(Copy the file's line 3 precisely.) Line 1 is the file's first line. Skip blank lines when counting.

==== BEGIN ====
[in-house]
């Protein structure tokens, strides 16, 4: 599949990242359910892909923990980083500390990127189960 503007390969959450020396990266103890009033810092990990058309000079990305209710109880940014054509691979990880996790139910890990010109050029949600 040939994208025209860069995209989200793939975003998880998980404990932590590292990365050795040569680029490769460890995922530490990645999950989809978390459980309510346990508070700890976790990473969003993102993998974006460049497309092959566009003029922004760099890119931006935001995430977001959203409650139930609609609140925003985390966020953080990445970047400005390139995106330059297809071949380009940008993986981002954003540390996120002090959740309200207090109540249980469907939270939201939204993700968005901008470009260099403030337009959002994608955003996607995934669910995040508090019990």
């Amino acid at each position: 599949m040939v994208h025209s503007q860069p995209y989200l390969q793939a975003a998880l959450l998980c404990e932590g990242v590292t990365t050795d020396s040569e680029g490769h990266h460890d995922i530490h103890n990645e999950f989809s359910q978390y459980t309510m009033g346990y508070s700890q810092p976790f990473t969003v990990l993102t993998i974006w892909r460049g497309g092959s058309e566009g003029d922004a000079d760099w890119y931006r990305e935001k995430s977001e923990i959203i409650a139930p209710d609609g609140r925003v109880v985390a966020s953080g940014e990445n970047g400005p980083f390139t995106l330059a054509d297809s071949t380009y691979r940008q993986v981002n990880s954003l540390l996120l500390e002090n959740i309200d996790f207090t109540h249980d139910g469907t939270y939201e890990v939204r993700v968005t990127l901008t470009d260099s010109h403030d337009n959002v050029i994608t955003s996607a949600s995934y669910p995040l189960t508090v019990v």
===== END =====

């Amino acid at each position: 599949m040939v994208h025209s503007q860069p995209y989200l390969q793939a975003a998880l959450l998980c404990e932590g990242v590292t990365t050795d020396s040569e680029g490769h990266h460890d995922i530490h103890n990645e999950f989809s359910q978390y459980t309510m009033g346990y508070s700890q810092p976790f990473t969003v990990l993102t993998i974006w892909r460049g497309g092959s058309e566009g003029d922004a000079d760099w890119y931006r990305e935001k995430s977001e923990i959203i409650a139930p209710d609609g609140r925003v109880v985390a966020s953080g940014e990445n970047g400005p980083f390139t995106l330059a054509d297809s071949t380009y691979r940008q993986v981002n990880s954003l540390l996120l500390e002090n959740i309200d996790f207090t109540h249980d139910g469907t939270y939201e890990v939204r993700v968005t990127l901008t470009d260099s010109h403030d337009n959002v050029i994608t955003s996607a949600s995934y669910p995040l189960t508090v019990v």